I confess frankly, it was the warning voice of David Hume that first, years ago, roused me from dogmatic slumbers, and gave a new direction to my investigations in the field of speculative philosophy.
We now come to the more immediate subject of this volume, namely the amount of earth which is brought up by worms from beneath the surface.
The Formation of Vegetable Mould Through the Action of Worms with Observations on their Habits (1881)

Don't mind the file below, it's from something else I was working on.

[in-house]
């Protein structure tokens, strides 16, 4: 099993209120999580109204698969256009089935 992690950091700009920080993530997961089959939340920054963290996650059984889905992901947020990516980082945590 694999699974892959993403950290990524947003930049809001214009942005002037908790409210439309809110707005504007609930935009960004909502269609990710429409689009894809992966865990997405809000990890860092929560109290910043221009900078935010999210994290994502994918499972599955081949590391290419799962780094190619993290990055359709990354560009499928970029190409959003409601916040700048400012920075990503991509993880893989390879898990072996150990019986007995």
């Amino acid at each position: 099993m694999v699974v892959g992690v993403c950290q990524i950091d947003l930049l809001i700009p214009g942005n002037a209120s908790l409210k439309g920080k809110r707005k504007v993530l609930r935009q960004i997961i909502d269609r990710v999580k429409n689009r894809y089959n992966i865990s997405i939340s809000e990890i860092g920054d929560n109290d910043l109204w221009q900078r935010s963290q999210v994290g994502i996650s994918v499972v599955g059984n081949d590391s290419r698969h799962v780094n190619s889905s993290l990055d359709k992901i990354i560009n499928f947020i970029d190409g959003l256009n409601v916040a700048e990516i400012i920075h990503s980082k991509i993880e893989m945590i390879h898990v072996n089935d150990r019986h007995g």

The ichnofabric approach represents a relatively new trend in ichnology that started in the second half of the eighties, becoming much more popular since the nineties. As is the case of the ichnofacies model, the ichnofabric approach has been frequently misunderstood. Earlier studies involving ichnofabrics put too much emphasis on assessing bioturbation and other more significant aspects, such as tiering or evaluation of successive bioturbation events, were commonly overlooked. Even worse, the idea that measuring the intensity of bioturbation could replace trace-fossil identification as ground data for paleoenvironmental interpretations persisted for some years. At present, the idea that ichnofabric analysis is simply measuring the degree of bioturbation has been mercifully abandoned by all serious workers. If the ichnofabric approach is understood as a comprehensive way of analyzing bioturbated deposits, then the wealth of information that may be obtained is huge and not only restricted to paleoenvironmental reconstructions but also of significant potential in understanding reservoir properties, benthic paleoecology, and evolutionary paleoecology. German philosopher Immanuel Kant expressed that his reading of his British peer David Hume roused him from his dogmatic slumber and led him to become a “critical philosopher”. In the same vein, the focus of this chapter, the ichnofabric approach, with its emphasis on taphonomic aspects, helps us to avoid taking the trace-fossil record at face value, permeating the whole interpretative process with some healthy criticism. We will start by providing the basics of the tiering concept before moving into a review of the ichnofabric concept, including aspects of quantifying the degree of bioturbation, visual strategies to present ichnofabric data, the paramount role of taphonomy, and the different types of ichnofabrics. Then, we will present the concept of ichnoguild, which, in our view, is central to the ichnofabric approach. Later, we will briefly review recent developments in the field of paleosol ichnofabrics. We will then address the general role of bioturbation, bioerosion, and biodeposition, before moving to the issue of bioturbation-enhanced permeability and reservoir characterization, a recently developed topic, which is having a strong impact in the petroleum industry. Finally, we will compare the ichnofacies and ichnofabric approaches.
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